Social Services investigated three complaints against Woods in-home center. In 2005, Wood was not registered with the state. Subsequently, she registered. In 2006, Wood was found caring for 10 children, more than the six-child limit for registered day-care providers. In 2007, after a complaint was lodged about an unattended child on the in-home centers playground, Social Services discovered seven children in her care.
After each instance, the agency returned for an unannounced home visit and the problems were corrected. Social Services received no other complaints about the day-care center.
Wood now faces charges of child neglect, obstruction of justice and operating an illegal day-care center in connection with Kellie Rynn Martins death.
Social Services can inspect most child-care facilities any time, but not registered family homes, which are only inspected when there is a complaint, said Leigh Bolick, Social Services director of early care and education.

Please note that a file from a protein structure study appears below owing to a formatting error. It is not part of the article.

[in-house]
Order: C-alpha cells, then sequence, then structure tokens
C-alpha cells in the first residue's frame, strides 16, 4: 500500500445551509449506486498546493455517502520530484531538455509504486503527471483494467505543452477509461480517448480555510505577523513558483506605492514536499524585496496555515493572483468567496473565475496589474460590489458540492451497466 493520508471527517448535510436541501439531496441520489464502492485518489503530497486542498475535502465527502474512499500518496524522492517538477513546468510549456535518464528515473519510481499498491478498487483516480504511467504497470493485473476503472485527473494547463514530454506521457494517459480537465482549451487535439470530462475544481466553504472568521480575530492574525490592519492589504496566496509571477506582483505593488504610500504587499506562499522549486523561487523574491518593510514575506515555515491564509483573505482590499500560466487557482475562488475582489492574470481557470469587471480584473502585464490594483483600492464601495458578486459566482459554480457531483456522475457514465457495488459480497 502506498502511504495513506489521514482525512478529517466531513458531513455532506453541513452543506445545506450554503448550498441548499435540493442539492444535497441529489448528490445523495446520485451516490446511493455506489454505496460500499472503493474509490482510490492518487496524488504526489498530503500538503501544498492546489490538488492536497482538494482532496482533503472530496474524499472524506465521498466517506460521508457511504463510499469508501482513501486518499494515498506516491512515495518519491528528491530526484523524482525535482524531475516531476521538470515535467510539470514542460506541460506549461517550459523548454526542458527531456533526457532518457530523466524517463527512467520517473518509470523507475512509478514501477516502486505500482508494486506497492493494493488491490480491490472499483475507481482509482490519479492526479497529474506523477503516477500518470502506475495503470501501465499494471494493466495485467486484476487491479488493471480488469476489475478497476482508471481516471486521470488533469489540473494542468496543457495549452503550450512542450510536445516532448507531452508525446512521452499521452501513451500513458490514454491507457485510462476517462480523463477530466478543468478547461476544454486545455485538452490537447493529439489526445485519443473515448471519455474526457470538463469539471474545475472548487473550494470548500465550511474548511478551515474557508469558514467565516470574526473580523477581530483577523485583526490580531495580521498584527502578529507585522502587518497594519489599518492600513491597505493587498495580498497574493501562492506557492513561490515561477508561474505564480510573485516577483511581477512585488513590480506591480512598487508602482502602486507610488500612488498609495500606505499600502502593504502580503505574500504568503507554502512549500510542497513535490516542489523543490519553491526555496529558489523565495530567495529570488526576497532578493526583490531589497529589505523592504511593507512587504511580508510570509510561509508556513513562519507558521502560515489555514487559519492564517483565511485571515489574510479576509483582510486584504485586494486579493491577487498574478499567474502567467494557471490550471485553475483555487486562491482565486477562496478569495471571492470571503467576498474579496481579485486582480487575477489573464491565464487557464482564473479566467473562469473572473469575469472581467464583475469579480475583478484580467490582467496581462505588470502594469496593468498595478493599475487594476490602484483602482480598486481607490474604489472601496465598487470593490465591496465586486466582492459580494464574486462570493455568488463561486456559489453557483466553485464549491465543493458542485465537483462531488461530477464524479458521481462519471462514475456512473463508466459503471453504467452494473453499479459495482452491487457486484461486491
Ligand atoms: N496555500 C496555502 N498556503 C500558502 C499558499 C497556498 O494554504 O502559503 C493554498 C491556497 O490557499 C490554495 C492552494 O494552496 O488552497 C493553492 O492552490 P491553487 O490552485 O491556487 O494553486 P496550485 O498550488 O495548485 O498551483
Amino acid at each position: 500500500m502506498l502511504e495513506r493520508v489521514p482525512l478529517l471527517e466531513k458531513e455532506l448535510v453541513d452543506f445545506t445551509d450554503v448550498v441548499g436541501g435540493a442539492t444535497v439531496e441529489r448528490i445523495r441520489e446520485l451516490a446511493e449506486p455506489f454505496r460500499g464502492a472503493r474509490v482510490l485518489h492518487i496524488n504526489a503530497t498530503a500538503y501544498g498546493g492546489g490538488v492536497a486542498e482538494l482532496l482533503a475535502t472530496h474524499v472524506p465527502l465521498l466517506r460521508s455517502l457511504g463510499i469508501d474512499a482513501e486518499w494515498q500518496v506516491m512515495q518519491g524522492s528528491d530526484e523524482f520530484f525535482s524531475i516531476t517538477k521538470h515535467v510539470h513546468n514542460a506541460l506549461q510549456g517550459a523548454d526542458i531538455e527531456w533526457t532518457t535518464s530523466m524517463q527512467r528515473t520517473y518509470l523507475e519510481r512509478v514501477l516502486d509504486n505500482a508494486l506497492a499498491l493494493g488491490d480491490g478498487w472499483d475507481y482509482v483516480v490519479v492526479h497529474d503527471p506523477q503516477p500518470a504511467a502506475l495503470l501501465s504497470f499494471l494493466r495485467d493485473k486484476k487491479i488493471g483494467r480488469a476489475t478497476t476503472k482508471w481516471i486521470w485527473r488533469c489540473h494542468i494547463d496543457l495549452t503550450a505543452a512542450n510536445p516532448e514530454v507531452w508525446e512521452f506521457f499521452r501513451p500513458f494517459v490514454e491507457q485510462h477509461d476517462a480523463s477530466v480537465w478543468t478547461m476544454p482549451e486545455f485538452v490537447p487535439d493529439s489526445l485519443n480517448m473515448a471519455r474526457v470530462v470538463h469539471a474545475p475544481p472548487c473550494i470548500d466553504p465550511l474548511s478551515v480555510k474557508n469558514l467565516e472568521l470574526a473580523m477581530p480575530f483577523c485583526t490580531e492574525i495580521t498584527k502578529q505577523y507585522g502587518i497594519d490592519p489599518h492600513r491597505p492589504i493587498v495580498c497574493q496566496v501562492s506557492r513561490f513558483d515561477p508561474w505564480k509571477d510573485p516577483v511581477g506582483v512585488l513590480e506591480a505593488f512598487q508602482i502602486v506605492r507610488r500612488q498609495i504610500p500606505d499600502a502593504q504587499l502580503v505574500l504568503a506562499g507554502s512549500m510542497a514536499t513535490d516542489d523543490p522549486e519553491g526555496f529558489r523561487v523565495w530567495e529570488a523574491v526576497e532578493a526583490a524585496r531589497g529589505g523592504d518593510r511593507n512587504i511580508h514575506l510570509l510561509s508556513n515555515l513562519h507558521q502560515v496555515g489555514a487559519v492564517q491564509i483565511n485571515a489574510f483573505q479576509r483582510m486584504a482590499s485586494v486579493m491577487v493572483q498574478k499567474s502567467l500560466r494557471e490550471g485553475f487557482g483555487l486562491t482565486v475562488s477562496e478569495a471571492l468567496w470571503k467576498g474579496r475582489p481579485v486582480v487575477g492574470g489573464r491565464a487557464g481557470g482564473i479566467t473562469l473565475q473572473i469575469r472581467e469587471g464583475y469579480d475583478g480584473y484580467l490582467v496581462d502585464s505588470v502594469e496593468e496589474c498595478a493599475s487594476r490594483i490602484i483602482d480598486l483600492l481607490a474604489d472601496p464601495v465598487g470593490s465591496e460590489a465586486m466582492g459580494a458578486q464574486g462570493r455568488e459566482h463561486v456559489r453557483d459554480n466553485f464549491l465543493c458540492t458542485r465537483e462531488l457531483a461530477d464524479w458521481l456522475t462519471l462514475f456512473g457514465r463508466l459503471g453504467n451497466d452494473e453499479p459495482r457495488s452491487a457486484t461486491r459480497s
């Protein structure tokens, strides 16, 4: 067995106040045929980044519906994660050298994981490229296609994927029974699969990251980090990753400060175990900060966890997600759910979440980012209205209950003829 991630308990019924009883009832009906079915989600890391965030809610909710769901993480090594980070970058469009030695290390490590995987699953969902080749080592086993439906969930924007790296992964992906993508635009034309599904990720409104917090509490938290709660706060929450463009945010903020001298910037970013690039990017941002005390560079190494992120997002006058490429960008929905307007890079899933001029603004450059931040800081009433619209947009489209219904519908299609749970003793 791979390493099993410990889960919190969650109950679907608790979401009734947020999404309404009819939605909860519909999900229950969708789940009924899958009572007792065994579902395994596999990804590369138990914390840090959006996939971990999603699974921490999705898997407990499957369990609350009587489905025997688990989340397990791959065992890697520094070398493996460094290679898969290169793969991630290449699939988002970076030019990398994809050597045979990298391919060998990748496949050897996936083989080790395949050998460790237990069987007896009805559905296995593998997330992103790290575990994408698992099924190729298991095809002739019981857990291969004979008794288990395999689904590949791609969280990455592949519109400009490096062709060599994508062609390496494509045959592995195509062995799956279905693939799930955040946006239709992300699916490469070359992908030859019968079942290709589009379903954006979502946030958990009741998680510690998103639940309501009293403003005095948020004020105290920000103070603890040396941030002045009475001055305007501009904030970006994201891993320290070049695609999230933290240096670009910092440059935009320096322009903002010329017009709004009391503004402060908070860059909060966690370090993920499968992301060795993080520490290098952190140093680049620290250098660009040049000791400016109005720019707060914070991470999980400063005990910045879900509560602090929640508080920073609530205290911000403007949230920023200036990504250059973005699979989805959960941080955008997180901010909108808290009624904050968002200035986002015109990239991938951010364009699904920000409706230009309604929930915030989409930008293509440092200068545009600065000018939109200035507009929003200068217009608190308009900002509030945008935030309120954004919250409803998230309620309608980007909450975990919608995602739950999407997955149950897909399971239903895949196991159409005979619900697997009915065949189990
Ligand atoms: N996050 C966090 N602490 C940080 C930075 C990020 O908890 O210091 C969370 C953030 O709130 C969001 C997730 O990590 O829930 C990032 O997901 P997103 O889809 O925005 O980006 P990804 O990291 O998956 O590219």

The agency tries to inform parents of the difference between licensed and registered day cares, Bolick said.
Our hearts go out to those parents who so tragically lost that child, she said.
Social Services probe continues
A state Senate panel met for the fourth time Wednesday to hear testimony about the S.C. Department of Social Services. The agencys director, Lillian Koller, will testify April 16. However, other agency leaders say the agencys services are improving, noting:
Child deaths have dropped to 76 children in 2013 from 101 in 2010
Adoptions increased to 1,855 since February 2011, up from 1,658 from 2008-2010
The agency has 990 front-line social workers, up from 855 last June.
Reach Self at (803) 771-8658.